Background

The Government has issued a new version of a draft personal data protection law, which has extraterritorial reach.

The draft law contains many provisions which are already law in other countries. Some of the key provisions in the draft law are set out below.

General and Specific Personal Data

The draft law distinguishes between two categories of Personal Data:

(a)  general Personal Data (i.e., can be obtained from the public domain or has been disclosed)

(b)  specific Personal Data (i.e., specific data covered by laws and regulations)

Personal Data is defined as any data about a person that can identify automatically the person or when combined with other information directly or indirectly obtained through electronic and/or non-electronic systems, can identify a person.

Controller and Processor

The draft law differentiates between a Controller (who collects and manages Personal Data), and a Processor (who processes Personal Data on behalf of a Controller). This is a new feature for Indonesia.

Consent Requirement and Use of Personal Data

The draft law states that Controllers must obtain written consent from the legal owner of the Personal Data in order to manage and transfer their specific Personal Data, which should only be given after a Controller provides sufficient information to the owner.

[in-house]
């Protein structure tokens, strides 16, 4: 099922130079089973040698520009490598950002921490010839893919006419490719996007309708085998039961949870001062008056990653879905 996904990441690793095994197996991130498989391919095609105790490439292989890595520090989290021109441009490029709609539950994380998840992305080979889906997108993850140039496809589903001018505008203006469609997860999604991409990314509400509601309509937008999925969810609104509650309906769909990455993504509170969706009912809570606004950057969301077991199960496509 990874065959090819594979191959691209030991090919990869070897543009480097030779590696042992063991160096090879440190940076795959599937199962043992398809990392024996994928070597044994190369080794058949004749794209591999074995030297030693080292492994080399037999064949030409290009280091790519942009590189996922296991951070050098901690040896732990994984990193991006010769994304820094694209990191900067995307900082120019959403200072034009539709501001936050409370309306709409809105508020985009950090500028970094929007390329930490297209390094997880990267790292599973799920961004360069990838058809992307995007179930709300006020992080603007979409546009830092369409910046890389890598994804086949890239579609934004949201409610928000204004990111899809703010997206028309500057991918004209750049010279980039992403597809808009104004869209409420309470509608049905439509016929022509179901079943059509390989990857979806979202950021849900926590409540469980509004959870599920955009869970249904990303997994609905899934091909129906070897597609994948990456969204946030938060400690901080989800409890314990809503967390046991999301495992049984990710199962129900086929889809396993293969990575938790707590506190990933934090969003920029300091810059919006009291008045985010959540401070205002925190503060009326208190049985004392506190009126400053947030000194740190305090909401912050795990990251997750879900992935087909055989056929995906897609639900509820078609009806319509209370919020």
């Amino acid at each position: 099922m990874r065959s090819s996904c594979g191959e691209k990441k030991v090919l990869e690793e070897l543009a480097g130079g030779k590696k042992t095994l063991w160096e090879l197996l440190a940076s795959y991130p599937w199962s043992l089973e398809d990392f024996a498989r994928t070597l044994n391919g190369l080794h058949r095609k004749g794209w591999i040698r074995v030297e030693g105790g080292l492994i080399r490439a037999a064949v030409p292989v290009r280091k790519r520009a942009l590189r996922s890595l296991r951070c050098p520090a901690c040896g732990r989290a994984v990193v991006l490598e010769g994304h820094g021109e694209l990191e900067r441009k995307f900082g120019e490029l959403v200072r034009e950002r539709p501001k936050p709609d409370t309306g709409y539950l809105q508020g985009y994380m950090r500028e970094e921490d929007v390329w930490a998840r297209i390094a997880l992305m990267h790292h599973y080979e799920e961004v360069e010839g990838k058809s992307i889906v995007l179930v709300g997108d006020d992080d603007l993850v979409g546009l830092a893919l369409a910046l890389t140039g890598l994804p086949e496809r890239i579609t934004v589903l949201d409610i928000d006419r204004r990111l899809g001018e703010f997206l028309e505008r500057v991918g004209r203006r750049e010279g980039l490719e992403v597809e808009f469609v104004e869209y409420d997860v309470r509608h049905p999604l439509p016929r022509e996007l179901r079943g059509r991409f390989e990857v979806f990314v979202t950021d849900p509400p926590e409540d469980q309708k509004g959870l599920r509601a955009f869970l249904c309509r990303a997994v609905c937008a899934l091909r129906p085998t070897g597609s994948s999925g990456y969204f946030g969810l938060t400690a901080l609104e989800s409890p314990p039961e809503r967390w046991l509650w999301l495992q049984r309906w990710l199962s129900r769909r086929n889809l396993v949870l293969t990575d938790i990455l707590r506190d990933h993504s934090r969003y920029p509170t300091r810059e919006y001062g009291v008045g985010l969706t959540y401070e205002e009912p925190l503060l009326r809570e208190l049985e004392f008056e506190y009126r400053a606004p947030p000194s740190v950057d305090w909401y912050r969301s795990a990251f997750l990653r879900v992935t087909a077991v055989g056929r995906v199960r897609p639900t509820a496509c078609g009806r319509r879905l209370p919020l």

Specific Personal Data can be managed by a Controller without prior written consent from the owner:

(a)  if required under the laws and regulations or for law enforcement

(b)  for the purpose of well being, safety and security of the owner (including for medical reasons)

(c) if the specific data has come into the public domain due to the owner's actions

(d) if needed to enter into an agreement with the owner Apart from consent, other requirements on cross-border data transfer (e.g., such as there being the same level of protection in the receiving country) must also be followed.

Notification on Breach

Controllers also have an obligation to notify any owner whose Personal Data has been disclosed inadvertently. The Draft Law does not state when the notice should be given.

Requirements to Delete or Destroy Personal Data

The Draft Law distinguishes between Personal Data deletion and Personal Data destruction. Deletion is applicable for Personal Data that is processed electronically, while destruction is applicable for Personal Data that is not processed electronically.

Strengthening Privacy Protection

The draft law has increased the protection for data privacy. Owners can make a written request to the Controller to stop using their Personal Data for direct marketing activities.

Commission

The draft law introduces a privacy commission as a specific implementing body that will monitor and ensure compliance with the law.

The above matters will mean that Indonesian law takes an additional step to ensuring the data privacy of its citizens. However when the draft law will be enacted is uncertain as the draft law is not on the current legislative agenda.